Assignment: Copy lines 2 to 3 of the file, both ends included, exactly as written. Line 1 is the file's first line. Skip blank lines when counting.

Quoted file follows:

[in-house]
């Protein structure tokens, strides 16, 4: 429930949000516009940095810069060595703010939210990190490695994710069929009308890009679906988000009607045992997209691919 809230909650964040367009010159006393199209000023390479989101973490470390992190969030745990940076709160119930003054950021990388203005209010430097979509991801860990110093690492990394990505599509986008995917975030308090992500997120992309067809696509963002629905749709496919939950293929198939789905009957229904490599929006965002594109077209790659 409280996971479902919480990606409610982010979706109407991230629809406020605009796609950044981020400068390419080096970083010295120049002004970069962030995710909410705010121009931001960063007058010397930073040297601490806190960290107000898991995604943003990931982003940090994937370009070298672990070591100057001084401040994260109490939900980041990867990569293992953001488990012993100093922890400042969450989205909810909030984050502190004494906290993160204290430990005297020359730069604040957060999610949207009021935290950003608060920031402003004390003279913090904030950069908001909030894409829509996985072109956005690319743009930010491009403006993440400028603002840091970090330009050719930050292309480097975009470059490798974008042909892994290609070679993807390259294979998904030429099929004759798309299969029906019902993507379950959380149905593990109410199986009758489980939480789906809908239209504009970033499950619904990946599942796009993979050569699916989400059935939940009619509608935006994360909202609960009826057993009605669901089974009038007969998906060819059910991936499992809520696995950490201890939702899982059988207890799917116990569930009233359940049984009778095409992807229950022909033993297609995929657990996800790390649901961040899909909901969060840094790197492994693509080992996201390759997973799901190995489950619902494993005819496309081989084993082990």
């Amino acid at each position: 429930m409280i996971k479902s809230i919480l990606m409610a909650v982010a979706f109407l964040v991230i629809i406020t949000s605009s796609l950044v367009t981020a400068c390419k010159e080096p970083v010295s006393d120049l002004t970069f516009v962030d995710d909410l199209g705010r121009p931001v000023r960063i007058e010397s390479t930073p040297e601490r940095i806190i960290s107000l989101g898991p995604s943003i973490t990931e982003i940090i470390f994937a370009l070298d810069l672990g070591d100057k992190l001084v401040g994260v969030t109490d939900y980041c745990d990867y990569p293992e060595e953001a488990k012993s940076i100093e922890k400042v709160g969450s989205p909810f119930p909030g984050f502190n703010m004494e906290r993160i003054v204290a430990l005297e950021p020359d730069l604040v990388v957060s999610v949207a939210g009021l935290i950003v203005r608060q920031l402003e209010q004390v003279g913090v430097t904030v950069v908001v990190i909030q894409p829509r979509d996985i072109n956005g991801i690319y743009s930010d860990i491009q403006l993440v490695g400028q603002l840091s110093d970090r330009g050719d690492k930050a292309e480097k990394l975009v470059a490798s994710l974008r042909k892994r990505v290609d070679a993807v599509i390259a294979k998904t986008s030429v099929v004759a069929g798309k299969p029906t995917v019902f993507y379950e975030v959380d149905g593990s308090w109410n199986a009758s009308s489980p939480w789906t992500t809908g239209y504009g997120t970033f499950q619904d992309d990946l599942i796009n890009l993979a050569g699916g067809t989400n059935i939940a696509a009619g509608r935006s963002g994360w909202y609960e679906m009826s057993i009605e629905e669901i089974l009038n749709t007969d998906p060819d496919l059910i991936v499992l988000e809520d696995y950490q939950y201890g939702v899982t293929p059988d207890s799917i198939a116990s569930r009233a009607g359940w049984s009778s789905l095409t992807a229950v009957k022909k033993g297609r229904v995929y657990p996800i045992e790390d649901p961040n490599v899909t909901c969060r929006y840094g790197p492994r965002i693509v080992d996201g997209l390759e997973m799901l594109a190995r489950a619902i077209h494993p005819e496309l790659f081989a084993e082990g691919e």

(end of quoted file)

């Protein structure tokens, strides 16, 4: 429930949000516009940095810069060595703010939210990190490695994710069929009308890009679906988000009607045992997209691919 809230909650964040367009010159006393199209000023390479989101973490470390992190969030745990940076709160119930003054950021990388203005209010430097979509991801860990110093690492990394990505599509986008995917975030308090992500997120992309067809696509963002629905749709496919939950293929198939789905009957229904490599929006965002594109077209790659 409280996971479902919480990606409610982010979706109407991230629809406020605009796609950044981020400068390419080096970083010295120049002004970069962030995710909410705010121009931001960063007058010397930073040297601490806190960290107000898991995604943003990931982003940090994937370009070298672990070591100057001084401040994260109490939900980041990867990569293992953001488990012993100093922890400042969450989205909810909030984050502190004494906290993160204290430990005297020359730069604040957060999610949207009021935290950003608060920031402003004390003279913090904030950069908001909030894409829509996985072109956005690319743009930010491009403006993440400028603002840091970090330009050719930050292309480097975009470059490798974008042909892994290609070679993807390259294979998904030429099929004759798309299969029906019902993507379950959380149905593990109410199986009758489980939480789906809908239209504009970033499950619904990946599942796009993979050569699916989400059935939940009619509608935006994360909202609960009826057993009605669901089974009038007969998906060819059910991936499992809520696995950490201890939702899982059988207890799917116990569930009233359940049984009778095409992807229950022909033993297609995929657990996800790390649901961040899909909901969060840094790197492994693509080992996201390759997973799901190995489950619902494993005819496309081989084993082990």
């Amino acid at each position: 429930m409280i996971k479902s809230i919480l990606m409610a909650v982010a979706f109407l964040v991230i629809i406020t949000s605009s796609l950044v367009t981020a400068c390419k010159e080096p970083v010295s006393d120049l002004t970069f516009v962030d995710d909410l199209g705010r121009p931001v000023r960063i007058e010397s390479t930073p040297e601490r940095i806190i960290s107000l989101g898991p995604s943003i973490t990931e982003i940090i470390f994937a370009l070298d810069l672990g070591d100057k992190l001084v401040g994260v969030t109490d939900y980041c745990d990867y990569p293992e060595e953001a488990k012993s940076i100093e922890k400042v709160g969450s989205p909810f119930p909030g984050f502190n703010m004494e906290r993160i003054v204290a430990l005297e950021p020359d730069l604040v990388v957060s999610v949207a939210g009021l935290i950003v203005r608060q920031l402003e209010q004390v003279g913090v430097t904030v950069v908001v990190i909030q894409p829509r979509d996985i072109n956005g991801i690319y743009s930010d860990i491009q403006l993440v490695g400028q603002l840091s110093d970090r330009g050719d690492k930050a292309e480097k990394l975009v470059a490798s994710l974008r042909k892994r990505v290609d070679a993807v599509i390259a294979k998904t986008s030429v099929v004759a069929g798309k299969p029906t995917v019902f993507y379950e975030v959380d149905g593990s308090w109410n199986a009758s009308s489980p939480w789906t992500t809908g239209y504009g997120t970033f499950q619904d992309d990946l599942i796009n890009l993979a050569g699916g067809t989400n059935i939940a696509a009619g509608r935006s963002g994360w909202y609960e679906m009826s057993i009605e629905e669901i089974l009038n749709t007969d998906p060819d496919l059910i991936v499992l988000e809520d696995y950490q939950y201890g939702v899982t293929p059988d207890s799917i198939a116990s569930r009233a009607g359940w049984s009778s789905l095409t992807a229950v009957k022909k033993g297609r229904v995929y657990p996800i045992e790390d649901p961040n490599v899909t909901c969060r929006y840094g790197p492994r965002i693509v080992d996201g997209l390759e997973m799901l594109a190995r489950a619902i077209h494993p005819e496309l790659f081989a084993e082990g691919e």